I was asked recently if I would write a blog for men on how to organize when you and your partner don’t agree. I will admit that I was a bit stumped at first as I was thinking,” how do men and women differ in how they organize?” After giving myself a good week to mull it over I realized that the reason I was having a hard time was that being organized has nothing to do with whether you are a man or a woman.
In my over 17 years of organizing, I have organized for men, women, and couples and the men and women are either organized or not. It is not a gender thing. I firmly believe that everyone can learn to get organized and stay that way. Yes, some people catch on better than others and some like doing it and some don’t. In my opinion, the most important thing when organizing a shared space, whether it be
with a spouse, child or roommate is compromise.
When starting with a client with a partner, I find that they sometimes feel guilty or judged because their partner says things like,” why can’t you just get organized it is not that hard”. If you are the one that seems to be more organized, you must understand that your partner may never get to the level you are, and it may seem like they just don’t care.
There are many reasons why some people have a hard time getting and staying organized, which could range from mental or physical health, attention disorders, traumas, unexpected life situations, etc. which I won’t get into here but just wanted to stress that it is important to know about the person in which you share space. This does not mean that they can not learn but with compassion and compromise it can work.
1. To compromise there must be a conversation. Take one area at a time. Sit down and discuss what it is you want that space to be and what it is that bothers you both. This is not meant to be an argument but a realization that you may both have different ideas of what you want the space to be. So, this is where the compromise comes in. Here is an example:
a. The space would be the family room.
b. Partner (P1) just wants to go into the family room but there is nowhere to sit as it is either the toys all over or Partner (P2) projects they are working on are taking up space.
c. P1 reacts by saying “I am sick of tripping over all the stuff, and I can’t even sit on my couch why can’t you just clean up it is not that hard”. P2 gets upset and says “there is no room for me to work on my projects and I am not giving them up and I need to be able
to be near the kids when they play”.
d. A compromise situation would be to discuss where else in the house can P1 do their projects? Start brainstorming. Is there a spare room or area of the basement that can be cleaned up and create a space that can be a project room and playroom? If that is not an option, what type of furniture, product, or shelving can be brought into that room to help create homes for the toys and projects so when not being used they can be put away easily and so the surfaces can be kept clear?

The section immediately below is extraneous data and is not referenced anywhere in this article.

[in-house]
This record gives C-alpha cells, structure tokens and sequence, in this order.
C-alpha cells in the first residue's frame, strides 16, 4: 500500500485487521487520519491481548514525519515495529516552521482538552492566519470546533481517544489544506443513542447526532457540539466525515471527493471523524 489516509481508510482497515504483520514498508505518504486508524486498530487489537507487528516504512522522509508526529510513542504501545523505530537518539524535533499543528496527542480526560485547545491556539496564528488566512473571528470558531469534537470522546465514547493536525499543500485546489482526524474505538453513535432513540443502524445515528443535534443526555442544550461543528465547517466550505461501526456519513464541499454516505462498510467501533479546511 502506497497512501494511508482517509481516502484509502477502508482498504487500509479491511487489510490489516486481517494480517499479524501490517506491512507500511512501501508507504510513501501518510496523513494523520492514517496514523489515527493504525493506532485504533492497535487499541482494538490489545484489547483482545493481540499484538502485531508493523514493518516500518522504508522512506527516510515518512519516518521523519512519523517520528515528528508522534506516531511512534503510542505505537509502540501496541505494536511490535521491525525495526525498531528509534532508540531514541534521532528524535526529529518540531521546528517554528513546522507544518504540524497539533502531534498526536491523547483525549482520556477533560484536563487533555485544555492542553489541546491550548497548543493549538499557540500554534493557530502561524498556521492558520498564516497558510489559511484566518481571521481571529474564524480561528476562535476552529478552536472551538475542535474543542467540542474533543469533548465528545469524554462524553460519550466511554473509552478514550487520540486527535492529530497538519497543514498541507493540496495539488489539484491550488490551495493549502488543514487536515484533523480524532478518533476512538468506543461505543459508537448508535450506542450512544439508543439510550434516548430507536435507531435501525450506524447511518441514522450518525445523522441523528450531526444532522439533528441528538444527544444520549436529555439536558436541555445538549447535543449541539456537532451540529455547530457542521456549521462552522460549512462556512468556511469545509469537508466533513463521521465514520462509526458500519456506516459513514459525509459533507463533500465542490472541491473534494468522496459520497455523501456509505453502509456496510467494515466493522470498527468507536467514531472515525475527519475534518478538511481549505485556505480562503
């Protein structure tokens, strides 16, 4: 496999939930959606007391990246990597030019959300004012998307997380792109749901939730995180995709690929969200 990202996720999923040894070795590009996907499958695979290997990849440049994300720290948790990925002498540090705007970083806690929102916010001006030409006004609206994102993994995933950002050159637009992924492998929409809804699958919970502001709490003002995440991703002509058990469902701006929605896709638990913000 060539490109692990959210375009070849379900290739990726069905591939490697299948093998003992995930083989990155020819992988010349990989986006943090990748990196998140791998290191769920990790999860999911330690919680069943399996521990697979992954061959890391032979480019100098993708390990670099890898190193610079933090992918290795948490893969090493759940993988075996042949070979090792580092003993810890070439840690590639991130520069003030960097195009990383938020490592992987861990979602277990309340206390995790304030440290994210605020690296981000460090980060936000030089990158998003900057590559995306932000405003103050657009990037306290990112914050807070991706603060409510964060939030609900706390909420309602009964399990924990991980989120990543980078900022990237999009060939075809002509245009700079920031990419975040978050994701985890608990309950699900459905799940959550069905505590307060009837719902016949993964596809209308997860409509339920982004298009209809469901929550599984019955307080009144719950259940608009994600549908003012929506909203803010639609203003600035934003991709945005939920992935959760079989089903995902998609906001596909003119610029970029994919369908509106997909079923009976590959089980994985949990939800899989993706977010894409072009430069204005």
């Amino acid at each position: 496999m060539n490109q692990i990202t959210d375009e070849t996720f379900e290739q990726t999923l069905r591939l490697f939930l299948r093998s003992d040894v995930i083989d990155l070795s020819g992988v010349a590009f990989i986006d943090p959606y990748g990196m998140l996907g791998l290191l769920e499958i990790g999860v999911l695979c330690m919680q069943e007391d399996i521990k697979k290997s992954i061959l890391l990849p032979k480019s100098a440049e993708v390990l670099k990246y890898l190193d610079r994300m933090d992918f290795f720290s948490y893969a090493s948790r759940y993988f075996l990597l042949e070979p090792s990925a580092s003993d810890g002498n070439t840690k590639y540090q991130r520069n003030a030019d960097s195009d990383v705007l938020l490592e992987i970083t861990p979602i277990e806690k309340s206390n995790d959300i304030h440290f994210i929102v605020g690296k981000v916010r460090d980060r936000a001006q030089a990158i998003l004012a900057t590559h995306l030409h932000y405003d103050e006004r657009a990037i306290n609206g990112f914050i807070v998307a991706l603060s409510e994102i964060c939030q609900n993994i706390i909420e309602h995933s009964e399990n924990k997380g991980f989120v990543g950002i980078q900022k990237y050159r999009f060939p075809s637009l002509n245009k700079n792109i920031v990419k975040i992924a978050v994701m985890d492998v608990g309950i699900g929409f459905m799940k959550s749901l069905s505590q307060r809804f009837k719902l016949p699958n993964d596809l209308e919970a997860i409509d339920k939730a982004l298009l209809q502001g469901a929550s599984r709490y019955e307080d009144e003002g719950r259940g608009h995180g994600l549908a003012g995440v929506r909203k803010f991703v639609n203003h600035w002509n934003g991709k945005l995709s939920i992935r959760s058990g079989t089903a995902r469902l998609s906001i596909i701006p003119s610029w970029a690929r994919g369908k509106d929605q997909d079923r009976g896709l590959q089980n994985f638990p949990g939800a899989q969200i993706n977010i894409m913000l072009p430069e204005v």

2. Determining who uses the room most often also makes a difference in compromising. If you are the one that uses the space the most, discuss with the other person what is it that is important to them in that space. Then you discuss how you can work in what is important to them with your wants. When they can use that space for their things, they really don’t have a problem with the rest of it. Here is an example:
a. The space is the garage:
b. P1 uses the garage for storage of tools, and sports equipment, and likes to work on cars. P2 just wants to have a space to put out the garbage and recycling and be able to find their gardening tools.
c. P2 doesn’t want to go to the front of the garage and climb over parts and equipment to put out the garbage and they can’t get to their gardening equipment as it is always mixed in with tools.
d. A compromise would be to set up an area by the door closest to the house that the garage and recycling can be placed easily and by the exit closest to the outside they use to go out to do gardening, this way their task is not only easy to access but also to put away. Again, if their needs are met the rest doesn’t matter.
In summary, when working together to organize a space it is very important to hear what the other person wants. If you are the partner that is good at organizing and seems to come up with most of the solutions, then teach the other. Let them know what your thought process is. Why do you think that is important to put that there? You may not always agree but if your partner understands why, it is important, they are most likely to help keep it organized. The same goes for the person whose organizing does not come so easily it is important to listen and learn from your partner instead of feeling judged.